Constantin Stanislavski said, “There are no small parts, only small actors.” It’s a way of saying that you get out of a role what you put into it. That “bit part” could end up being profoundly influential, so it’s important to give your best, whatever is required of you, big or small. Many top leaders believe in a similar concept, that there aren’t “bad” teams, but that bad teams are the creation of bad leaders.
If a team consistently underperforms, leadership may be to blame.
Much… Read the full article >
No matter how elevated your position in the corporate hierarchy, you can’t make the day longer than 24 hours. But there are plenty of leaders who try to tamper with Father Time (and perhaps, Mother Nature) by creating more work hours by giving up sleep. Rarely does leadership training address the importance of the well-rested leader, but studies of sleep deprivation have, for decades, linked inadequate sleep with poor performance, and even with effects similar to those of alcohol consumption.
Being sleep deprived is similar to being… Read the full article >
For a person to successfully take on a management or leadership role, certain skills and accomplishments must be evident. But to move on to a C-level executive position, “ordinary” leadership qualities – valuable as they are – are no longer sufficient.
The highest leadership levels require more than ordinary leadership skills.
Being, for example, head of the engineering department requires a different set of skills and experiences than does being the Chief Technology Officer. To make it to the executive suite, a person must go above and beyond demonstrating leadership. How… Read the full article >
Usually, companies hire or promote people into leadership roles because they think they are smart. They have demonstrated through previous jobs that they know how to deploy their smarts to solve business problems, and then they are given a leadership job. This is not true at Google, Apple, or Facebook. They appoint leaders who are in fact the dumbest people on the team.
This is not a political strategy so that they can let others make decisions and then… Read the full article >
In a program we ran with top executives of a multi-billion dollar company, the CEO asked us – “Why don’t we have this much fun at work?” So we asked back “What are you doing at work that is destroying teamwork?” This is what he and his team said:
1.Create unreasonable time constraints. Be sure to overwhelm team members with impossible deadlines so the reality of their already heavy, burdensome workloads doesn’t allow them to be creative and passionate on anything… Read the full article >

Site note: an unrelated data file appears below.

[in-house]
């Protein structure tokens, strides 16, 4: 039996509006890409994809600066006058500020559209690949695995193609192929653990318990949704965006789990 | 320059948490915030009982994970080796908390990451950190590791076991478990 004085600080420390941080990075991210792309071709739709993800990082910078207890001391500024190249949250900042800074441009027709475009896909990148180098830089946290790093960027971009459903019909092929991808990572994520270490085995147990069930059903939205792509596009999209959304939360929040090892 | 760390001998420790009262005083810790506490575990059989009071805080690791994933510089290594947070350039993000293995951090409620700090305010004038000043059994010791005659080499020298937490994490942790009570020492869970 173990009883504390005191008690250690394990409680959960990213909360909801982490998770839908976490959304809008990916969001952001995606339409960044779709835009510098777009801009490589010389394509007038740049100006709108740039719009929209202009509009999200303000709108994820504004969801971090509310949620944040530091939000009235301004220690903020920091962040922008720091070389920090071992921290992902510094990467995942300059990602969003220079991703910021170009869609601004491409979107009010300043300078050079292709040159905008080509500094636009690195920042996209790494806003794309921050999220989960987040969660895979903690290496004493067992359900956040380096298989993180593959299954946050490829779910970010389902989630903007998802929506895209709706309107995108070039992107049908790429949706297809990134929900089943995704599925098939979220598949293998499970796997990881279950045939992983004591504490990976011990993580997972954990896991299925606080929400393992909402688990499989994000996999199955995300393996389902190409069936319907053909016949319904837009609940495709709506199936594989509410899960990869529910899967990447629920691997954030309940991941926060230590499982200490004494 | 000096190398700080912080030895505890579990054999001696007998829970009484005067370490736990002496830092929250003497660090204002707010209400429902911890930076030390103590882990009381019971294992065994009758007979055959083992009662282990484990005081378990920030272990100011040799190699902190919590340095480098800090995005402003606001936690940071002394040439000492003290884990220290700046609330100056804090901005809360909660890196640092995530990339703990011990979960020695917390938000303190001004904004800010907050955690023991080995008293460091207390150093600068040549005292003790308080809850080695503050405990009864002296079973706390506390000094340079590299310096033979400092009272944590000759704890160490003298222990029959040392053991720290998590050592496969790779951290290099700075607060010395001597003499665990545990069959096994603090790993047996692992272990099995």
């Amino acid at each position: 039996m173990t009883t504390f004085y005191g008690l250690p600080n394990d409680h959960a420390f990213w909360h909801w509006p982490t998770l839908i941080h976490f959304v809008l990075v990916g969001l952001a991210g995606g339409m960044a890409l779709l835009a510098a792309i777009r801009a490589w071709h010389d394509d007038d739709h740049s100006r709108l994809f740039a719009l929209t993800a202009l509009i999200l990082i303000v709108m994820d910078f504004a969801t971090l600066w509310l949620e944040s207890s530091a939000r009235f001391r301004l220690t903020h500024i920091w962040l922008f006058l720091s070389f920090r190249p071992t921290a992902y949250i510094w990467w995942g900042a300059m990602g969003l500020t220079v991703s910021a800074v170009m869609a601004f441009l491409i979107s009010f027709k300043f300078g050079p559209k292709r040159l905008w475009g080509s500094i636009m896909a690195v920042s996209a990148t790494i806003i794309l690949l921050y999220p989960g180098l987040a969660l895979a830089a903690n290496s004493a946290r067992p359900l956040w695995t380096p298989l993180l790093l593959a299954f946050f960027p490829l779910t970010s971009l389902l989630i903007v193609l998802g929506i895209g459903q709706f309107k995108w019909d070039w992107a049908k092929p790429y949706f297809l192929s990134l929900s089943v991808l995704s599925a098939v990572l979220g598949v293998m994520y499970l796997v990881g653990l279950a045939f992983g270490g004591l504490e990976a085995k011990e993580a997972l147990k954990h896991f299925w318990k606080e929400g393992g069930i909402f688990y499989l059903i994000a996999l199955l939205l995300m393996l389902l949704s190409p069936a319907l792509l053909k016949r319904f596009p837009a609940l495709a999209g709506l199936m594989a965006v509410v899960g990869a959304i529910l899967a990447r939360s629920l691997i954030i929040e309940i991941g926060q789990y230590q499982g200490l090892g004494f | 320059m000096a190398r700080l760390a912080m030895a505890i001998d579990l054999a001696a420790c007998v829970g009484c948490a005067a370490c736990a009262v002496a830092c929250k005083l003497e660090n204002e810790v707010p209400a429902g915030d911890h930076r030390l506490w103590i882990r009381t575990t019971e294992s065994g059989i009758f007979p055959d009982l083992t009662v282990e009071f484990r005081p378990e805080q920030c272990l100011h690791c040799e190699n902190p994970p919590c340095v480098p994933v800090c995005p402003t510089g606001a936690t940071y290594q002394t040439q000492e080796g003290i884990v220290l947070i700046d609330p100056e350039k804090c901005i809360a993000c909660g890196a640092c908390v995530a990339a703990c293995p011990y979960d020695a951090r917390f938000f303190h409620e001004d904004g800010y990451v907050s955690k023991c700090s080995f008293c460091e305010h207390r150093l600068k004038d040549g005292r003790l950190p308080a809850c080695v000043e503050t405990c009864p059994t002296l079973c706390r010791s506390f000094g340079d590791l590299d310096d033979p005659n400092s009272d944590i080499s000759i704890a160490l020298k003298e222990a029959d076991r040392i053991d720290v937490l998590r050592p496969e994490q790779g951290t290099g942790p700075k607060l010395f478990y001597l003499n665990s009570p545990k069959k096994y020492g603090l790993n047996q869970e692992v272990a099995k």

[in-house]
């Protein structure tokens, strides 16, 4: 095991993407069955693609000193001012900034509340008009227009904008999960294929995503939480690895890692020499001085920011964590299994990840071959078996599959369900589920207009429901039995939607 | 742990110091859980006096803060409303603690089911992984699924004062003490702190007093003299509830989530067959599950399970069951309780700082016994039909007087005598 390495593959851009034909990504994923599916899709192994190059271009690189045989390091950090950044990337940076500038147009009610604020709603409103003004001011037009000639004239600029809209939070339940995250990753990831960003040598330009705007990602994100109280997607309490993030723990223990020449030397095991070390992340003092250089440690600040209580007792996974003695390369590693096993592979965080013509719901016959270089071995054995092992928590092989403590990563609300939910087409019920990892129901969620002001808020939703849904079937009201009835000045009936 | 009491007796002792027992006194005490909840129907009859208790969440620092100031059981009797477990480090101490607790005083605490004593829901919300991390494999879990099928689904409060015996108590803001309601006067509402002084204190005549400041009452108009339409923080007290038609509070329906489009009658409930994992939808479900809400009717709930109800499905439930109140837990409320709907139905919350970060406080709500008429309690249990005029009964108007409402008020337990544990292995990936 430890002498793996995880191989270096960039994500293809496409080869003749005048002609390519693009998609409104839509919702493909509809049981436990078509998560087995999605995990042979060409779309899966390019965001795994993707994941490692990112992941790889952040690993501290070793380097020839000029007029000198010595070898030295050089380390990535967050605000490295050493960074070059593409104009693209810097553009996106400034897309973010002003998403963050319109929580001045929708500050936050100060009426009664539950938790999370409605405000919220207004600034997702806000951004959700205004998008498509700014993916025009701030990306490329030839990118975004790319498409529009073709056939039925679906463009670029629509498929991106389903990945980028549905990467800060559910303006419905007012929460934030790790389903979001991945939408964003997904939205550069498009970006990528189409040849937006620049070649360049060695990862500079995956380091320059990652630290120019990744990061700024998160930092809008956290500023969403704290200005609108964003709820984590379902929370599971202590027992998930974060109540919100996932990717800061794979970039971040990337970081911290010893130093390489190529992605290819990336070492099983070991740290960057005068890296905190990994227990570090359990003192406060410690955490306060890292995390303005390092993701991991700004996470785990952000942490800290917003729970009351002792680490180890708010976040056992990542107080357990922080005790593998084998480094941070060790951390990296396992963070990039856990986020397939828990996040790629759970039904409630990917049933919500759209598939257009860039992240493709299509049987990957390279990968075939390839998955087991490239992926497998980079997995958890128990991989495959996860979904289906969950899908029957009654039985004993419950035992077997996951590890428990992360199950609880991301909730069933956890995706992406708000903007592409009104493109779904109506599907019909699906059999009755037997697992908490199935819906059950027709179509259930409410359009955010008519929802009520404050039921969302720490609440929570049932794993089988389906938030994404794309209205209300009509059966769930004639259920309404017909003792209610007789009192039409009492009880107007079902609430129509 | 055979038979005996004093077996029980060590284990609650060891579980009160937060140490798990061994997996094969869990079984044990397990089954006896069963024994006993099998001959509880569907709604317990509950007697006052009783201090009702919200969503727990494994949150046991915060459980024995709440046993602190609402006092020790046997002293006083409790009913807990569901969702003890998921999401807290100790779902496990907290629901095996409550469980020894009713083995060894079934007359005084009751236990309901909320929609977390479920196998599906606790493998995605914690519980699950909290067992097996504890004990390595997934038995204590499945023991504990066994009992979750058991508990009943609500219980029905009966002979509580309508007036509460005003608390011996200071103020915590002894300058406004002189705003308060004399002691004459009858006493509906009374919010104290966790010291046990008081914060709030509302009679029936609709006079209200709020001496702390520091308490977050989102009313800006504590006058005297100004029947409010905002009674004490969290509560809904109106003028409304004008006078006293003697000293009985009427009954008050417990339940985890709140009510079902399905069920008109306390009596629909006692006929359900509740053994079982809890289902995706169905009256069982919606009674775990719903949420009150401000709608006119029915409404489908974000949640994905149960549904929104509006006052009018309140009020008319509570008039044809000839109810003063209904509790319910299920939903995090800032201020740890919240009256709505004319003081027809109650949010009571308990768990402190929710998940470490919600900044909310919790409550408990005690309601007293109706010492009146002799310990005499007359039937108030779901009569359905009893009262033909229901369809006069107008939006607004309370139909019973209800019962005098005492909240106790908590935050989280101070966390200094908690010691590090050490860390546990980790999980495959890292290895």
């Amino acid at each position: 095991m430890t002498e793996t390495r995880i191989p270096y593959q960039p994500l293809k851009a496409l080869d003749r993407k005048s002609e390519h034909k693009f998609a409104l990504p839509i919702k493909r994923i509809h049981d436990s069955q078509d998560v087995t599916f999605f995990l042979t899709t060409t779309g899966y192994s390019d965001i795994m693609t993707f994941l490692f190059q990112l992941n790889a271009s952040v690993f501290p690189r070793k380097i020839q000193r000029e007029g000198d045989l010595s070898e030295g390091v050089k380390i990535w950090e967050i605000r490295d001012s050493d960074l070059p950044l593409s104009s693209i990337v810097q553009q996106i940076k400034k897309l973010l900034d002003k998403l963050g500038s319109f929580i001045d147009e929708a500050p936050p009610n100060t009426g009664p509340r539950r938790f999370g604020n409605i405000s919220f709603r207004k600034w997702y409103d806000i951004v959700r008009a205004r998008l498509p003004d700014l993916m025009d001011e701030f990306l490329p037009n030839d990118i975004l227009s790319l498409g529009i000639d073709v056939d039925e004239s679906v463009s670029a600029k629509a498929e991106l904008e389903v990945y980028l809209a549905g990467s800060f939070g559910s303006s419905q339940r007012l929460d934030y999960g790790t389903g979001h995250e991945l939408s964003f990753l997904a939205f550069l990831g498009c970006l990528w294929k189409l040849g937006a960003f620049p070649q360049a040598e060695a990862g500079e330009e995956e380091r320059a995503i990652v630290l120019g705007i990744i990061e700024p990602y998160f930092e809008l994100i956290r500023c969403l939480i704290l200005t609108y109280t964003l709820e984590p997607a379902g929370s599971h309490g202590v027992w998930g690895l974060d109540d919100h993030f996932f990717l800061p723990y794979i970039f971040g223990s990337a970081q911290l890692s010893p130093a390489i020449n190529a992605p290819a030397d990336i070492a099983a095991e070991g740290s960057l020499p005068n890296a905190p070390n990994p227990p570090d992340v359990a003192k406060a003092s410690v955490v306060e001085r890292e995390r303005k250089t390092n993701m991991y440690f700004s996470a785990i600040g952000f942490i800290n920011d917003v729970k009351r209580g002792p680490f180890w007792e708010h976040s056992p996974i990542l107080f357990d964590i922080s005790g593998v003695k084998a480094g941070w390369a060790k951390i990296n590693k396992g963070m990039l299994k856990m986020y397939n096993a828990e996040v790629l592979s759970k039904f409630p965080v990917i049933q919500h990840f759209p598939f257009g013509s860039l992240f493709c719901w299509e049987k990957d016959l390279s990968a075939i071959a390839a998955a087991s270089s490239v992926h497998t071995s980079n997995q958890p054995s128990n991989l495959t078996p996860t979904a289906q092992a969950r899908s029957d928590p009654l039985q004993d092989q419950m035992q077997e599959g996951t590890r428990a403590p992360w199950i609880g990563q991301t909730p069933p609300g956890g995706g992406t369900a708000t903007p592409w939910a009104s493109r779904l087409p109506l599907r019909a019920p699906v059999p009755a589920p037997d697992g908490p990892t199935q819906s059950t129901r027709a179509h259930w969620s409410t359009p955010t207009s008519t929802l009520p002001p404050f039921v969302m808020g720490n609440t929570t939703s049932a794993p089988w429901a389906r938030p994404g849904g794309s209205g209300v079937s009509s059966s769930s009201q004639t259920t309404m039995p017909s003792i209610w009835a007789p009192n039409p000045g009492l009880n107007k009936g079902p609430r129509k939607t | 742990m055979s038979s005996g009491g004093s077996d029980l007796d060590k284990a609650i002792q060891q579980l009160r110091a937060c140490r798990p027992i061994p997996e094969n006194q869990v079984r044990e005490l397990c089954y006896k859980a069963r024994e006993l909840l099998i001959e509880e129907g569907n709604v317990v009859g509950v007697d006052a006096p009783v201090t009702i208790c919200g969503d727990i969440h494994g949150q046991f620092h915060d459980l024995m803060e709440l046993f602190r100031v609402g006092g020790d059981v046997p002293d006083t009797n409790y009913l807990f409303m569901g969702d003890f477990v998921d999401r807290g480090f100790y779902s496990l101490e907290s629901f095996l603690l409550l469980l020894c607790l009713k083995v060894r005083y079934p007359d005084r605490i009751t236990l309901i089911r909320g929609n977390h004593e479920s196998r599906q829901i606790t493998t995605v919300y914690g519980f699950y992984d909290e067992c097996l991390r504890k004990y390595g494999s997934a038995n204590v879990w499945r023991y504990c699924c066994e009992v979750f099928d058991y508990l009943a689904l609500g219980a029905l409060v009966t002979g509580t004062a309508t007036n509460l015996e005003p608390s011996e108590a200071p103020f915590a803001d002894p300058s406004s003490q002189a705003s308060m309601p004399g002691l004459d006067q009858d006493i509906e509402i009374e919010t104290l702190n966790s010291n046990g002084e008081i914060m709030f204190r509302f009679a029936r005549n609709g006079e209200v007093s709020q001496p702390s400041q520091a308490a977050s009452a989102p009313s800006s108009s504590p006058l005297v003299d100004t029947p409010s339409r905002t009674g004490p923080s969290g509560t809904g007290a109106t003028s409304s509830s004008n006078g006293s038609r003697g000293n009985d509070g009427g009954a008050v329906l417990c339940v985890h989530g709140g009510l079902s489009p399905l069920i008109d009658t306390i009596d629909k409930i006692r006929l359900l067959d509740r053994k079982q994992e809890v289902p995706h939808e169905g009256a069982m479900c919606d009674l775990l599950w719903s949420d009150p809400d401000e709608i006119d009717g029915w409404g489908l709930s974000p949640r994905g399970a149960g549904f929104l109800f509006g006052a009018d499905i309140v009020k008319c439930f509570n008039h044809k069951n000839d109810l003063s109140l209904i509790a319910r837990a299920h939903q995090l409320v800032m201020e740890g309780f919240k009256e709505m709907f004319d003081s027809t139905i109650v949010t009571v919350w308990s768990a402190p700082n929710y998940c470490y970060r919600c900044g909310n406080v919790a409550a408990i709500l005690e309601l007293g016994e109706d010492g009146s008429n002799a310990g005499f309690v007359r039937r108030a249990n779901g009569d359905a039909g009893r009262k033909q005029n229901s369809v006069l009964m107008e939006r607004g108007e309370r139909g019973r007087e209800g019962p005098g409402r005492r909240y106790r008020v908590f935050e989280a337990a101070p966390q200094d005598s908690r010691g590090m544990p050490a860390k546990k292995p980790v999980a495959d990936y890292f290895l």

Donald Trump, in his interview with Megyn Kelly last night, opened a window to a critical leadership trait. This trait is so central to any leader’s success that if you don’t have it, you will never make it in the business world. It is a trait Mark Zuckerberg and Indra Nooyi have. It is a trait Jack Welch wrote a whole book on. It is key to what enabled Ghandi and Martin Luther King, Jr. to succeed. And… Read the full article >
Executives are under considerably more pressure than executives of 10 or 20 years ago. Markets change with remarkable rapidity, as do technologies. There is increased regulatory pressure and a workforce that in many ways is different from that of yesterday. At the same time, CEO tenures are a couple of years shorter than they were 20 years ago. In other words, CEOs are expected to produce results and do so quickly.
Pressure on CEOs to perform from day one is higher than it’s ever been.
On top of this, trust… Read the full article >
Most leaders, despite the myths they tell themselves, are not great. In fact leadership research shows that CEO’s are more optimistic than the average person. This often applies to their self assessment. They cannot see their limitations or how they are undermining their team. Additionally, people around them wont give them honest feedback on their leadership skills for fear of retribution. They can live in an inflated bubble, believing their own spin. There is only one way for a leader to know the truth of their leadership greatness: look at what your team is doing.
My brother-in-law, a corporate… Read the full article >
Research continues to show that the people who rise to the top, who inspire the most people, and who tend to take charge are the tallest. But since you can’t grow taller, what does this mean for the average (heighted) leader?
One would think in the year 2015 we are past Leadership Trait theory. It originated in late 1800’s, and it says traits such as height, age, social economic background, inborn personality, etc.—which can’t be changed (rather than behavior which is learnable)—will determine leadership success. It is related to the idea and practice that you are born into leadership… Read the full article >
It’s a stereotype that men would rather be lost than stop and get directions, but it turns out asking for help carries a psychological penalty for guys. A study from researchers at Duke University, the University of San Diego, and the University of Pittsburgh found that male leaders who ask for help are perceived as being less competent. When female leaders solicit help, however, the negative image didn’t apply.
“What drives this perception is that help-seeking is atypical for men but not for women,” says Dave Lebel, assistant professor of business administration at the University of Pittsburgh’s Katz… Read the full article >